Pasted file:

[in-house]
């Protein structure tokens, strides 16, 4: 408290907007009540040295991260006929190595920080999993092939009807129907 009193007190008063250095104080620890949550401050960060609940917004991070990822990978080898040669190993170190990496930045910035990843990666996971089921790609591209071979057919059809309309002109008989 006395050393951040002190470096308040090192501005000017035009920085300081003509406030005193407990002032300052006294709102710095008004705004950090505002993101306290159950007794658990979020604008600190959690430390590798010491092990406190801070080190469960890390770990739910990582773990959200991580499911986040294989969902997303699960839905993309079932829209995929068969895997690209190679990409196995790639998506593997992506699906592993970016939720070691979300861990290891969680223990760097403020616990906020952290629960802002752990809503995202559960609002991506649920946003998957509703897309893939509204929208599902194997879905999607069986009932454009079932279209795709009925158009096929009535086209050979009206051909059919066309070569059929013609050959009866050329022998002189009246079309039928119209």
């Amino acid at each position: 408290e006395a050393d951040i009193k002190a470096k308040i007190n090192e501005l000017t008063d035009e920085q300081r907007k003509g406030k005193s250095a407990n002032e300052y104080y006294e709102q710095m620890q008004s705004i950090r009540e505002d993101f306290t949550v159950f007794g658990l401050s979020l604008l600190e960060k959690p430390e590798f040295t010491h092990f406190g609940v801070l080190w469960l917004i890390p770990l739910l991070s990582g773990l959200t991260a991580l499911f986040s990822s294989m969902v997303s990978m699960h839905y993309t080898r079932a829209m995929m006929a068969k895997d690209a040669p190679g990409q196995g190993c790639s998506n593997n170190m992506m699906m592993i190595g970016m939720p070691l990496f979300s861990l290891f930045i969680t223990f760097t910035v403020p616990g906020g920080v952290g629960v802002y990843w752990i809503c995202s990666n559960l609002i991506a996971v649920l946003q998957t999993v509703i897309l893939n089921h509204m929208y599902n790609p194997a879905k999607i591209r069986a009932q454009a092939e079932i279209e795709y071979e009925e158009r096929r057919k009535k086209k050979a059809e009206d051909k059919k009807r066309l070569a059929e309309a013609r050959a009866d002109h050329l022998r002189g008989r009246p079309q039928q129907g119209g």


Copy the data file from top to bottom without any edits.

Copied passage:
[in-house]
């Protein structure tokens, strides 16, 4: 408290907007009540040295991260006929190595920080999993092939009807129907 009193007190008063250095104080620890949550401050960060609940917004991070990822990978080898040669190993170190990496930045910035990843990666996971089921790609591209071979057919059809309309002109008989 006395050393951040002190470096308040090192501005000017035009920085300081003509406030005193407990002032300052006294709102710095008004705004950090505002993101306290159950007794658990979020604008600190959690430390590798010491092990406190801070080190469960890390770990739910990582773990959200991580499911986040294989969902997303699960839905993309079932829209995929068969895997690209190679990409196995790639998506593997992506699906592993970016939720070691979300861990290891969680223990760097403020616990906020952290629960802002752990809503995202559960609002991506649920946003998957509703897309893939509204929208599902194997879905999607069986009932454009079932279209795709009925158009096929009535086209050979009206051909059919066309070569059929013609050959009866050329022998002189009246079309039928119209």
């Amino acid at each position: 408290e006395a050393d951040i009193k002190a470096k308040i007190n090192e501005l000017t008063d035009e920085q300081r907007k003509g406030k005193s250095a407990n002032e300052y104080y006294e709102q710095m620890q008004s705004i950090r009540e505002d993101f306290t949550v159950f007794g658990l401050s979020l604008l600190e960060k959690p430390e590798f040295t010491h092990f406190g609940v801070l080190w469960l917004i890390p770990l739910l991070s990582g773990l959200t991260a991580l499911f986040s990822s294989m969902v997303s990978m699960h839905y993309t080898r079932a829209m995929m006929a068969k895997d690209a040669p190679g990409q196995g190993c790639s998506n593997n170190m992506m699906m592993i190595g970016m939720p070691l990496f979300s861990l290891f930045i969680t223990f760097t910035v403020p616990g906020g920080v952290g629960v802002y990843w752990i809503c995202s990666n559960l609002i991506a996971v649920l946003q998957t999993v509703i897309l893939n089921h509204m929208y599902n790609p194997a879905k999607i591209r069986a009932q454009a092939e079932i279209e795709y071979e009925e158009r096929r057919k009535k086209k050979a059809e009206d051909k059919k009807r066309l070569a059929e309309a013609r050959a009866d002109h050329l022998r002189g008989r009246p079309q039928q129907g119209g």